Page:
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In the latest “Oprah’s Lifeclass” episode, Oprah and her new gal pal Iyanla Vanzant discussed all the horrific and terrible things that women do to each other, including betraying each other, lying, gossiping and being competitive.

According to Vanzant, self-hate, the need for validation, unrealistic demands and poor social conditioning, among other things, are the reasons why women tend to betray other women. Oprah agreed and then reached into her mystical bag of intuitive light bulb moments, which I’m sure is some mumbo-jumbo she probably swiped from The Secret, and told us that truly successful people want other people around them to be empowered. Ah, Oprah and her enigmatic laws of attraction. I don’t know about that considering that our entire capitalistic, consumer based system is entirely operated on empowering ourselves at the expense of those countries in the third world – but that’s another post for another day and time.

Anyway, Oprah, who felt that women were the number one perpetrators of gossip, added this bit of insight: “If a person will betray you by gossip they will betray you in any other way if they had the opportunity.”

First off, can we all agree that Vanzant, whose show will premiere sometime next week, is going to single handily save Oprah’s network? Even Oprah acknowledged as much during the episode when she said that Vanzant was one of her biggest supporters, which I think is actually code for ratings generator.  I’m not a huge fan of Vanzant, which I wrote extensively before about, but I have to give her credit for knowing how to work the shenanigans we normally see on television into a bunch of random clichés disguised as self help.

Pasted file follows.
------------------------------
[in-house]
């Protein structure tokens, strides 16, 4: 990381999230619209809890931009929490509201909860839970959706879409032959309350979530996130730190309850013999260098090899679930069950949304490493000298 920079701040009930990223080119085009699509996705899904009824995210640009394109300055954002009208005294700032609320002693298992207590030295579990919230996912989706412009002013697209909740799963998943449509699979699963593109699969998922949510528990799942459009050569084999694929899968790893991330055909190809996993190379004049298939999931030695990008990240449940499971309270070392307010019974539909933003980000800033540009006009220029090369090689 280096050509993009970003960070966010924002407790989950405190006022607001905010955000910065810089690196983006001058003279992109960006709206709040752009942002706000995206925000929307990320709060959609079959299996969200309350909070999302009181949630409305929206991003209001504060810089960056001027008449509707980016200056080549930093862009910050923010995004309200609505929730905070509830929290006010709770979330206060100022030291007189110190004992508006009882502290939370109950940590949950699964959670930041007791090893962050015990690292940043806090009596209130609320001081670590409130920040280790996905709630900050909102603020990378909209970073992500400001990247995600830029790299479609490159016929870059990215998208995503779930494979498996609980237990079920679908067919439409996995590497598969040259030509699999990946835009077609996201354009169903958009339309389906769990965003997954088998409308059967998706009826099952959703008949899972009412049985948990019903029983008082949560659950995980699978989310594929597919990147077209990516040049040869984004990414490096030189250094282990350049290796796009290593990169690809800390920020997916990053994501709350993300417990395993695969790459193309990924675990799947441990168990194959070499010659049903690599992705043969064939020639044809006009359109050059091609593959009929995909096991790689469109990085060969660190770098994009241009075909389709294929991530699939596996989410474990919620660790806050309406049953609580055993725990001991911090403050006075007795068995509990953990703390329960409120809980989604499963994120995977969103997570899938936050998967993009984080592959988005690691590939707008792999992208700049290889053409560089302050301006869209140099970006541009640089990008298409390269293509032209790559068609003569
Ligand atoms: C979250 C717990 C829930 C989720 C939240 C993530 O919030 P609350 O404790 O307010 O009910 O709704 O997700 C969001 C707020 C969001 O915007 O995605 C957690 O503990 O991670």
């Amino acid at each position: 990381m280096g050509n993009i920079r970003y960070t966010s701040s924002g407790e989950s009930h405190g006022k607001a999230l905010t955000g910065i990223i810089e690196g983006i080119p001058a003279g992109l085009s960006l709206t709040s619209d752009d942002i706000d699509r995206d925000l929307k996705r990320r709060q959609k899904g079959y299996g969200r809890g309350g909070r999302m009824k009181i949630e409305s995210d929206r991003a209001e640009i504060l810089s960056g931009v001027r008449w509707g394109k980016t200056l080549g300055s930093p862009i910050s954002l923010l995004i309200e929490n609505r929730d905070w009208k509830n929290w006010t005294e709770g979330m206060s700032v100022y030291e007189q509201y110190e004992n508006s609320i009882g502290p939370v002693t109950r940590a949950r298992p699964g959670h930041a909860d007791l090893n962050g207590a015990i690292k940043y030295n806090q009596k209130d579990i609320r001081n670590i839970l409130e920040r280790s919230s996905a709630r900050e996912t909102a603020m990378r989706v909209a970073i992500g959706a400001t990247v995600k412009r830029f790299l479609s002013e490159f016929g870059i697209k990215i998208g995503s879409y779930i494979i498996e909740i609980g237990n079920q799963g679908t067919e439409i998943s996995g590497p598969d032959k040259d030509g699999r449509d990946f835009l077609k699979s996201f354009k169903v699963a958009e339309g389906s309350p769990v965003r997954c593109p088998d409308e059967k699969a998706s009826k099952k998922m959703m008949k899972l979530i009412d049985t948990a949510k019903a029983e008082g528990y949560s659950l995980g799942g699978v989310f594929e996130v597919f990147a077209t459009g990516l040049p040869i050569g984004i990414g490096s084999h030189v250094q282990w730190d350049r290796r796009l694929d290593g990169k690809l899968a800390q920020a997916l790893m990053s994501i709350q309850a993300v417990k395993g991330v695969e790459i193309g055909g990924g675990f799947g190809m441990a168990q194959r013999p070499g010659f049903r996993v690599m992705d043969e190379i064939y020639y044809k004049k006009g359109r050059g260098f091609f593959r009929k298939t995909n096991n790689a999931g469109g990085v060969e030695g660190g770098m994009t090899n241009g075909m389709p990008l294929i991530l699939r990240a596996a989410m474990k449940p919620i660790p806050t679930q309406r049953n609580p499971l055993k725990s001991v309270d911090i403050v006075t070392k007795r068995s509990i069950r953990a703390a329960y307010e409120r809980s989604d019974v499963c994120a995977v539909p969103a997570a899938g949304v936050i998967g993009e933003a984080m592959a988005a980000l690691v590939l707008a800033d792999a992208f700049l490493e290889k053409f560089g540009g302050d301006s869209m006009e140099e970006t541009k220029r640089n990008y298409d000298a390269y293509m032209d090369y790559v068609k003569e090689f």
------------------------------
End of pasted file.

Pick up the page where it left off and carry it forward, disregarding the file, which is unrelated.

I can’t wait to watch.

But back to the issue at hand, ladies, are we truly meaner than men?

It’s no secret that when it comes to building friendships, I tend to lean more to the male persuasion, however I was intrigued by this topic. And you might think because of my previous post that my answer is a flat out yes, women are meaner than men. I will acknowledge that the greatest pains and frustrations in my life have been mostly generated by women. And I will also admit that for me, friendships between women are more difficult to navigate than the ones I have with men. Men are just easier.

For instance, I haven’t spoken to one of my male friends for a good two months, despite his numerous attempts to reach me by telephone. I bet a million virtual dollars that if I was to pick up the phone and call him, he might inquire about my absence but ultimately he will shrug it off and go on to the next topic. No way in hell would that fly with a woman. I’d probably be bombarded by expressions about how my absence hurt her feelings. At this point in my life, I’m just not interested in that.

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